The Camp platform can secure and manage both legacy and new applications and is built to support modern principles like shifting left on security, fast feedback on changes, gradual rollouts, and rapid elasticity. The tools available under Camp include cloud code, cloud build, artefact registry, and cloud ops. 

As for conference hosts company Cloudbees, Labourey outlined the mission he is setting for the company - to find ways to support all users in the pursuit of accelerated applications resiliency which, given the central role of applications software in business, is still an issue:

Our society is used to things just working. Even a slight interruption, a cancelled Flight, a power outage, is a major disruption to us and actually quite a bit of frustration as well. And few of us had any idea what disruption truly meant before what we went through it. 

With respect to this problem, Cloudbee’s position is that resilience can be built on three pillars: everything is automated, everything is connected, and everything is resilient in itself. Breaking down problems into those three helps segment them into achievable challenges and provides a roadmap brings users closer to that state of accelerated resiliency.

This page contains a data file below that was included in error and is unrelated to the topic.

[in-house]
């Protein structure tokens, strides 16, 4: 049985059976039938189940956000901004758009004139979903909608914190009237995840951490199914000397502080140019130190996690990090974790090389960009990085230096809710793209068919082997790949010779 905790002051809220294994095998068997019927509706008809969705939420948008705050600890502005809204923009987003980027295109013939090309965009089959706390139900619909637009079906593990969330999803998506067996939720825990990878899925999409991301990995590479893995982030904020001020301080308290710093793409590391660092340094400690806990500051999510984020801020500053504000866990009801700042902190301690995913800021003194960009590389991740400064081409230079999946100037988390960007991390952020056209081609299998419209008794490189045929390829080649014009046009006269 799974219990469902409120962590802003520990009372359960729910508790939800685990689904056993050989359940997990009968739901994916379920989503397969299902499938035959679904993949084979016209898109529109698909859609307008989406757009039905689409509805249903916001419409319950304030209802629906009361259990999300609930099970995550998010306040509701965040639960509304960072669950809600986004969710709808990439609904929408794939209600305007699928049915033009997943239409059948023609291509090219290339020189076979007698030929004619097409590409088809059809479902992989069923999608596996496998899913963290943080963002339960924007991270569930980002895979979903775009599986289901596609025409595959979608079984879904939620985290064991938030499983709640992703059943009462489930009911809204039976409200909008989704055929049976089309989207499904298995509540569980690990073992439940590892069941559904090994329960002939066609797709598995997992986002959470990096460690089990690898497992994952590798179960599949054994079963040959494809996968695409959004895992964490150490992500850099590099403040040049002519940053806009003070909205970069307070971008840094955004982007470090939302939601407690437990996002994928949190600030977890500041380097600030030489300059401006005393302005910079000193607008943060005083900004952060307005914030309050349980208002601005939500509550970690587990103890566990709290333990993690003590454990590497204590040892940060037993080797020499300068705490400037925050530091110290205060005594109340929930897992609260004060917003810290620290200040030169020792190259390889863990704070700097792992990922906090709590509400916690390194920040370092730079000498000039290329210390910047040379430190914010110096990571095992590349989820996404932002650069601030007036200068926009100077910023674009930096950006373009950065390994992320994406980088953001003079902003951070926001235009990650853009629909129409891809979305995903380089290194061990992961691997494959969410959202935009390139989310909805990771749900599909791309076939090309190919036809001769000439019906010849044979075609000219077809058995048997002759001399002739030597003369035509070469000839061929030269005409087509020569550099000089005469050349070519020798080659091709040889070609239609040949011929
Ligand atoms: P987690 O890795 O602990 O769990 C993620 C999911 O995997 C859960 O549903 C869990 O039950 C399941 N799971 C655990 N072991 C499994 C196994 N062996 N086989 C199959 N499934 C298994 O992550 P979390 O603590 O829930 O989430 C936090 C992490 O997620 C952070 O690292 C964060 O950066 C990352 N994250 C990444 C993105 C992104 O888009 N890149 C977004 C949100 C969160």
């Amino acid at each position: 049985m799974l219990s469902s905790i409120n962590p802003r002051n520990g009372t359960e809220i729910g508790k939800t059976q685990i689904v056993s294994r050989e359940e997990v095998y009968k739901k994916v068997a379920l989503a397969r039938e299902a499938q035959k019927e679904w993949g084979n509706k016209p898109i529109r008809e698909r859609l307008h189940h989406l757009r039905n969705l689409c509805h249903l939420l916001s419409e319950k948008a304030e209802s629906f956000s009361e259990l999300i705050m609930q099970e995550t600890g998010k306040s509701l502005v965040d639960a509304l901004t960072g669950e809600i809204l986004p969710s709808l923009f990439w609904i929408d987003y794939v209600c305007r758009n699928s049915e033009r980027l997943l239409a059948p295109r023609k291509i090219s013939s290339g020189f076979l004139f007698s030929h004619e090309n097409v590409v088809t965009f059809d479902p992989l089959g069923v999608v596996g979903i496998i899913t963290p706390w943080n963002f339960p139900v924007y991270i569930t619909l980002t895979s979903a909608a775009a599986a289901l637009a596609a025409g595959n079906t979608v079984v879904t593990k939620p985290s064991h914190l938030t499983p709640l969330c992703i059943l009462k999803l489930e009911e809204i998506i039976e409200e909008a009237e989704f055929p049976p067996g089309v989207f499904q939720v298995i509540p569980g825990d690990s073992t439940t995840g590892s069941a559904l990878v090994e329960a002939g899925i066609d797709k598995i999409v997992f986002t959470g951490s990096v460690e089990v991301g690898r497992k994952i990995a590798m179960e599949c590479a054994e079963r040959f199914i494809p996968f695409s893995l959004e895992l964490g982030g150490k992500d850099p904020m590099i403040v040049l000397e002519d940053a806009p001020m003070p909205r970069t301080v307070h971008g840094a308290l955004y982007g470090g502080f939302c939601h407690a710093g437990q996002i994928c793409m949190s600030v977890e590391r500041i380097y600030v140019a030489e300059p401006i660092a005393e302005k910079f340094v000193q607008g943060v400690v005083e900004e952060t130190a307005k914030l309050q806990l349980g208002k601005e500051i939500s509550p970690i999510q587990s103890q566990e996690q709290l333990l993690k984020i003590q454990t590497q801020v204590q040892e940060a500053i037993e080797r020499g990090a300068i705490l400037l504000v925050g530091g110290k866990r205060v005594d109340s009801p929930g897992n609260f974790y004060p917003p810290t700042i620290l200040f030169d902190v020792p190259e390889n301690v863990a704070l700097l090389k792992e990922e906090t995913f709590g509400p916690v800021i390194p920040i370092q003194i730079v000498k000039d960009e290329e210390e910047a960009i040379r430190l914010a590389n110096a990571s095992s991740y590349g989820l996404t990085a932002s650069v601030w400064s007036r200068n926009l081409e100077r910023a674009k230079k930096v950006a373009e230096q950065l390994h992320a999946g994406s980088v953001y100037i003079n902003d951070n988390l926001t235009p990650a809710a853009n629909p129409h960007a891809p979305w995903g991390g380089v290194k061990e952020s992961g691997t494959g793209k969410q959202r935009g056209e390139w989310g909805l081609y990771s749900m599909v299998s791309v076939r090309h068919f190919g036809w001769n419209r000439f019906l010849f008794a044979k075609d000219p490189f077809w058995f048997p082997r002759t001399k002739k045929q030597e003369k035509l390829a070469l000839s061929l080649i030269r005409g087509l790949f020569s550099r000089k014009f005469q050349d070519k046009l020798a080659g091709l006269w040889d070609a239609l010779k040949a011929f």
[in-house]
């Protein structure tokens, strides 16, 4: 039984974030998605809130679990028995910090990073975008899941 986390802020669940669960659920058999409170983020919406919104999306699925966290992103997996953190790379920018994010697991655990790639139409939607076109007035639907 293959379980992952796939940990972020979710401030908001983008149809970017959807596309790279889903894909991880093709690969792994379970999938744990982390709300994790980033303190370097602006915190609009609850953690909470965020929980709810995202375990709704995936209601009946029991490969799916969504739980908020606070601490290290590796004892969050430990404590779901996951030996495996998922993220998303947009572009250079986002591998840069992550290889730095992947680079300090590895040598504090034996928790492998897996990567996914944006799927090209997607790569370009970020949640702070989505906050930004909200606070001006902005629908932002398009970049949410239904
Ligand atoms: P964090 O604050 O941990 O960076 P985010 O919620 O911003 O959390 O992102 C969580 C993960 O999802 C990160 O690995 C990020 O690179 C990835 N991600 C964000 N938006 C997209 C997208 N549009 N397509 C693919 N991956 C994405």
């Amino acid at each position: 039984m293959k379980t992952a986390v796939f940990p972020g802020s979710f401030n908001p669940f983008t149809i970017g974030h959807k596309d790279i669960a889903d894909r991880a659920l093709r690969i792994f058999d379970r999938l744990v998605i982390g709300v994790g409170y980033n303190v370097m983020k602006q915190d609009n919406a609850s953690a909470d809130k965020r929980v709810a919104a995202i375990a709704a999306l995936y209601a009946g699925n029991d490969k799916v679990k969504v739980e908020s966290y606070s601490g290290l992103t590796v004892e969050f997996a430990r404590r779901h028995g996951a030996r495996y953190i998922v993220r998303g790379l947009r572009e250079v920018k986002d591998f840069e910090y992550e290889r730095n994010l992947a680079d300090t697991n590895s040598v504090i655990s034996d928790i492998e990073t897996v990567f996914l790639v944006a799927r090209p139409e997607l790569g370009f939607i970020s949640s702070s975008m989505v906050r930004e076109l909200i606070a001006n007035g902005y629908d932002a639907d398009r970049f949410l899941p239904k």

If in doubt, automate

According to Shawn Ahmed, Senior VP and General Manager of Software Delivery Automation at Cloudbees, speed has often been a ‘nice to have’, but he also associated it with an increase in risk to security and safety. The Cloudbees reality is that the solutions that will bring speed can also bring security and safety, if done right. And this means that this transformation has become a must have, because it brings resiliency.